"We've adopted our own model for benefits," Pierott said. "We will look at pipeline ownership later."
The APG announced last week that Sahtu Dene Council grand chief Frank Andrew signed a business agreement that allows for full participation by the Sahtu communities.
Pierott said that Andrew did not have the authority to commit Fort Good Hope and was told in a conference call with community leaders and elders not to sign on with the Aboriginal Pipeline Group. The K'asho Got'ine Dene are proposing a revenue-sharing plan that they estimate will return $40 million a year to Mackenzie Valley communities affected by the pipeline.
Bob Reid, APG president, said that as far as he's concerned the agreement with the Sahtu Dene Council includes all the communities, despite the objections of Fort Good Hope.
"There is a place for them at the table and I believe they will come on when the time is right," Reid said.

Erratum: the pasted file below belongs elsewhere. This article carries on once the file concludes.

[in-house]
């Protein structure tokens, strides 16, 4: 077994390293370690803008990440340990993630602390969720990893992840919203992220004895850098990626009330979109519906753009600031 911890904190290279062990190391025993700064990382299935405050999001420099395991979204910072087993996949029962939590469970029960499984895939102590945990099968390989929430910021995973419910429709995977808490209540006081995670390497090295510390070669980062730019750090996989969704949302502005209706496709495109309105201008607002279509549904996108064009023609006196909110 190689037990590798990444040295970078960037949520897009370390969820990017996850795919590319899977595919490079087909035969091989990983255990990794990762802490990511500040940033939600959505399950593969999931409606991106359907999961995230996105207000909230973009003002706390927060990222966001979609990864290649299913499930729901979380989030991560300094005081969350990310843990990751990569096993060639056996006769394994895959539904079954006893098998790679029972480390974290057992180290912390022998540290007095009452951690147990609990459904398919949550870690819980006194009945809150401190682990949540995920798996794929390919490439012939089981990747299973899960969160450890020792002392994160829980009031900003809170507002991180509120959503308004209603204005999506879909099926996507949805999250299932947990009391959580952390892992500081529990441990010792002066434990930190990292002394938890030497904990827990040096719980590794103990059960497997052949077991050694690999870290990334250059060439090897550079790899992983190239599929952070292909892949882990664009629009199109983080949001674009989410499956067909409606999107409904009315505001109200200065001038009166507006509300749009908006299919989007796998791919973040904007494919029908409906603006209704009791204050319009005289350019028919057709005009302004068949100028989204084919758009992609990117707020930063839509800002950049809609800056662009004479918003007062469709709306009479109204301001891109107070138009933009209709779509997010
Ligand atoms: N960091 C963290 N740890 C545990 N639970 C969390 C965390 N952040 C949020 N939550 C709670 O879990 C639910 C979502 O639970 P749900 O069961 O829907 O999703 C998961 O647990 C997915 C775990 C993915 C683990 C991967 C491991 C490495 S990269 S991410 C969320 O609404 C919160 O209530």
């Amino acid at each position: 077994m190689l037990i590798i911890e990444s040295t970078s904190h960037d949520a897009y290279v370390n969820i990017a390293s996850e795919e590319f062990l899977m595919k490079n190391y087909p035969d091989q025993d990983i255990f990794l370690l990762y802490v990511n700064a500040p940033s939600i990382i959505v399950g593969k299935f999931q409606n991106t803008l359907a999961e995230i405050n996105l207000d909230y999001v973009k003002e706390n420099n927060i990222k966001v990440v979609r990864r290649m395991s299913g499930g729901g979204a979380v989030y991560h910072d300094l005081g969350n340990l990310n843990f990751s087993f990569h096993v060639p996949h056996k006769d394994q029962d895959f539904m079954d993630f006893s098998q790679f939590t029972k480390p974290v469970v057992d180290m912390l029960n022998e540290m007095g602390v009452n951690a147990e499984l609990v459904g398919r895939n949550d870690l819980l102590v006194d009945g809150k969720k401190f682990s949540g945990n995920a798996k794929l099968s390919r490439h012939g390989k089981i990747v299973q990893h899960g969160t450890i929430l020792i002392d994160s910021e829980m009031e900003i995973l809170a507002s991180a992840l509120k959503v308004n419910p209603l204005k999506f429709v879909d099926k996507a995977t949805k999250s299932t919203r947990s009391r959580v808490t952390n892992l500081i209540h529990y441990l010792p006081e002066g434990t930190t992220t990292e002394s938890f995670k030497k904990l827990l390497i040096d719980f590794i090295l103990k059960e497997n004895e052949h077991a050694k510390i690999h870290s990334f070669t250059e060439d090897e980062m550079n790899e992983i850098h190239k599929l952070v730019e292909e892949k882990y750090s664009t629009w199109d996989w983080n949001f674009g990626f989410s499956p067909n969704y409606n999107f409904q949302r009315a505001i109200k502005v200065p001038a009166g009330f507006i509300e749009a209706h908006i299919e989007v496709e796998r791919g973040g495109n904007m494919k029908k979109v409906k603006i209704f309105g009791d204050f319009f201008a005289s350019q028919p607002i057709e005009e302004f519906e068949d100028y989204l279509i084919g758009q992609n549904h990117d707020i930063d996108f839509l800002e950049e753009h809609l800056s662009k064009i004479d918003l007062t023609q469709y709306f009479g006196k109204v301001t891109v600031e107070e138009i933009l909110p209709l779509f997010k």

According to the APG announcement, the Sahtu Dene Council becomes the third shareholder in the Aboriginal Pipeline Group along with the Inuvialuit Regional Corp. and Gwich'in Tribal Council.
The APG holds a one-third share of the pipeline and each aboriginal group has equal voting shares. Dividends will be shared according to the distance the pipeline travels through each territory. About 75 per cent of the proposed pipeline will pass through the Sahtu and Deh Cho, where the APG has been unable to reach an agreement with Dehcho First Nations.